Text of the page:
Life on a farm for an animal is all about jobs. Sometimes it’s just eat and get big. Or eat and lay an egg. Right now we have 2 cattle, soon to be 4. For the time being their job is to eat and get big. That’s it, pretty simple. Our laying hens have to lay 4-5 eggs a week each. Our turkeys need to eat and get big, same with our broilers. Not a bad life. We give them all of the food, water, and shelter they need and they get to spend the rest of the day socializing in their own way. Our dog Joe is borderline here. He’s old and fat, his job is to lay there and be nice. But it’s amazing, while he looks like he is just laying there, he is keeping his eye on the pasture looking for fox and deer. He’s pretty good at spotting the fox. But he’s too old to run or fight, so he just barks. Better than nothing. Speaking of nothing, our cat does not have a job- except don’t eat the chicks. She is not a farm cat and has no interest in the chicks, so we can’t complain about that.

Back to the guineas. Start doing your job.

Hugelkultur…

Here is a bit about hugelkulture taken from this page on permies.com, please go to that page to see a lot more pictures.  My intent with publishing this is not plagiarism, it’s spreading the word about really cool things that work, don’t cost anything, and make our world a better place.  And of course giving credit to the original author of this page.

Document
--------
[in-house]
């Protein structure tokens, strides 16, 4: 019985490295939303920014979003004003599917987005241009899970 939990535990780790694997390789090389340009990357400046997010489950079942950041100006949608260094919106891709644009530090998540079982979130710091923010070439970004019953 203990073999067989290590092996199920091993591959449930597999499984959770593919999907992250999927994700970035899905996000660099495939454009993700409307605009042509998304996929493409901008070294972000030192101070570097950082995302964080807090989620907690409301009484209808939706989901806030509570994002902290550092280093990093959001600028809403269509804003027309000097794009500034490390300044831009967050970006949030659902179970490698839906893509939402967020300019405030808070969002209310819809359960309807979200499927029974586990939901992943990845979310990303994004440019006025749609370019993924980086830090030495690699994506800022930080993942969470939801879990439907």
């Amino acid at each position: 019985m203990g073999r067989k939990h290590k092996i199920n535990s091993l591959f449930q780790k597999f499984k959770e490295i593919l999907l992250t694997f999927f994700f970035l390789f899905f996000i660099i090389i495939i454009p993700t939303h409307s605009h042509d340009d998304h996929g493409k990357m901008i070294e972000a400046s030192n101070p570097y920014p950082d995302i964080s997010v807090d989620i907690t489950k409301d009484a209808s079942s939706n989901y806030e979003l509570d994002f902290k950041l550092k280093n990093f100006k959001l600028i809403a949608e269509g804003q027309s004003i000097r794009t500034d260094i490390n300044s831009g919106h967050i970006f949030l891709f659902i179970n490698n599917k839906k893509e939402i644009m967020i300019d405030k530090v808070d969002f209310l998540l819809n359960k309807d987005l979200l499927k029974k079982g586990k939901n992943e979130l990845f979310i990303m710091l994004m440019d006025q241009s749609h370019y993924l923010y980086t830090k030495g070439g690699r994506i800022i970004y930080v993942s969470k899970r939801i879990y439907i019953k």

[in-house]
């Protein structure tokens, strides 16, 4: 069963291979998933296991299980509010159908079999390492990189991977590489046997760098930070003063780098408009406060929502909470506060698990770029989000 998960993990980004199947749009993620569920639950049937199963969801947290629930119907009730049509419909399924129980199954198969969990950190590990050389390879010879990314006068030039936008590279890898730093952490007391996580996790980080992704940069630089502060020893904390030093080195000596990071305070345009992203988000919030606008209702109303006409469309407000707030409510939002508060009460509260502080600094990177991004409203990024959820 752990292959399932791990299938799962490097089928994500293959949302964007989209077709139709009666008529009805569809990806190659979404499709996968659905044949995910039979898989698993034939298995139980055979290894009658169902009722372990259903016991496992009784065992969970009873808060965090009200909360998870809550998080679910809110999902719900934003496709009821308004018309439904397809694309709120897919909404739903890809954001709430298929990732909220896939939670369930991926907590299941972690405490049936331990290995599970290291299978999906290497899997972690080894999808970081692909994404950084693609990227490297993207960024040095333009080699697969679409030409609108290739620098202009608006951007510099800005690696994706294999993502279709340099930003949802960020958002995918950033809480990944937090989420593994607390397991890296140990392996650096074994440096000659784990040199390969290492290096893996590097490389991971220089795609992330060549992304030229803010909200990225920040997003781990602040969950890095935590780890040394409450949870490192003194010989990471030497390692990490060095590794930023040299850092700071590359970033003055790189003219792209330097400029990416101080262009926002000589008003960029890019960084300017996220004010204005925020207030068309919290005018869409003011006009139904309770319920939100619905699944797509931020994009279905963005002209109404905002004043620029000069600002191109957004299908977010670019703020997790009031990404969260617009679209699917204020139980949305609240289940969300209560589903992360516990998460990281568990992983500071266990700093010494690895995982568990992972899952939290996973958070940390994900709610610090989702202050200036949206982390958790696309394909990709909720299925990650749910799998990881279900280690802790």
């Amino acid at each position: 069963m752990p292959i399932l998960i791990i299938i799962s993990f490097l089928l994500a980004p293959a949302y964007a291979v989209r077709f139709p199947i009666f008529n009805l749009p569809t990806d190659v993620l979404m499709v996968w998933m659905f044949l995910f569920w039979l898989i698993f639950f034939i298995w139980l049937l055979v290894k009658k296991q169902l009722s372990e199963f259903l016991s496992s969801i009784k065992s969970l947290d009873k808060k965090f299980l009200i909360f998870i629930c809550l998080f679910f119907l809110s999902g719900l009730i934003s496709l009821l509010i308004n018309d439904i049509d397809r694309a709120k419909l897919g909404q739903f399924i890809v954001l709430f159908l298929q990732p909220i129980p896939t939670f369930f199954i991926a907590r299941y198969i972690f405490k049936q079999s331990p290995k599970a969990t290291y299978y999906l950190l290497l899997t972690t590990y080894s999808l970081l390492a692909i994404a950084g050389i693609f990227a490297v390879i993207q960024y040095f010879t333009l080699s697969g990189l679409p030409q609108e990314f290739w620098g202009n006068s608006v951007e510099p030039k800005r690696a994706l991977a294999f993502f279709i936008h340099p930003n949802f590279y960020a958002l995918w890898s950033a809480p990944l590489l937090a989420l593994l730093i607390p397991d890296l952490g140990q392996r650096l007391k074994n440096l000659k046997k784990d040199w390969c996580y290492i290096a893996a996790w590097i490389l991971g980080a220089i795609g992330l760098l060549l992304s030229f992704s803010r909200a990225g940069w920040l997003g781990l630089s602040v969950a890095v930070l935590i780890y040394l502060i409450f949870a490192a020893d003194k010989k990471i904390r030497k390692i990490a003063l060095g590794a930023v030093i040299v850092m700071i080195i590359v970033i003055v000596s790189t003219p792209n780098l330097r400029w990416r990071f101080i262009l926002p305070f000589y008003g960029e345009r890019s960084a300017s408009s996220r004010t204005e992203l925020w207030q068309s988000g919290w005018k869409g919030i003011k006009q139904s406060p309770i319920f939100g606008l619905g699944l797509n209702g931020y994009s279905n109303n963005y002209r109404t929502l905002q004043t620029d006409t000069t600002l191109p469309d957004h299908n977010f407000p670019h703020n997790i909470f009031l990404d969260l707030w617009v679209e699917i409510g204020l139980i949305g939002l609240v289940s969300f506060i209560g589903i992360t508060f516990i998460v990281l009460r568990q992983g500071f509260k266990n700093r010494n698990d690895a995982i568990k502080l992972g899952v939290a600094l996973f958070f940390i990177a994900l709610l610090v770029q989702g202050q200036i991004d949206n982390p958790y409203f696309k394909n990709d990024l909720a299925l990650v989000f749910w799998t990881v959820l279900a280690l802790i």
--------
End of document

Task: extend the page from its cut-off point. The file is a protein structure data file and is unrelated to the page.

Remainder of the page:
hugelkultur: the ultimate raised garden beds

raised garden beds hugelkultur logs and soil after one month
raised garden bed hugelkultur after one month
hugelkultur
raised garden bed hugelkultur after one year
raised garden beds after two years
raised garden bed hugelkultur after two years

raised garden beds hugelkultur after twenty years

raised garden bed hugelkultur after twenty years

hugelkultur raised garden beds in a nutshell:

      • grow a typical garden without irrigation or fertilization
      • has been demonstrated to work in deserts as well as backyards
      • use up rotting wood, twigs, branches and even whole trees that would otherwise go to the dump or be burned
      • it is pretty much nothing more than buried wood
      • can be flush with the ground, although raised garden beds are typically better
      • can start small, and be added to later
      • can always be small – although bigger is better
      • You can save the world from global warming by doing carbon sequestration in your own back yard!
      • perfect for places that have had trees blown over by storms
      • can help end world hunger
      • give a gift to your future self

the verbose details about hugelkultur raised garden beds

It’s a german word and some people can say it all german-ish. I’m an american doofus, so I say “hoogle culture”. I had to spend some time with google to find the right spelling. Hugal, hoogal, huegal, hugel …. And I really like saying it out loud: “hugelkultur, hoogle culture, hoogal kulture ….” – it could be a chant or something.

I learned this high-falootin word at my permaculture training. I also saw it demonstrated on the Sepp Holzer terraces and raised beds video – he didn’t call it hugelkultur, but he was doing it.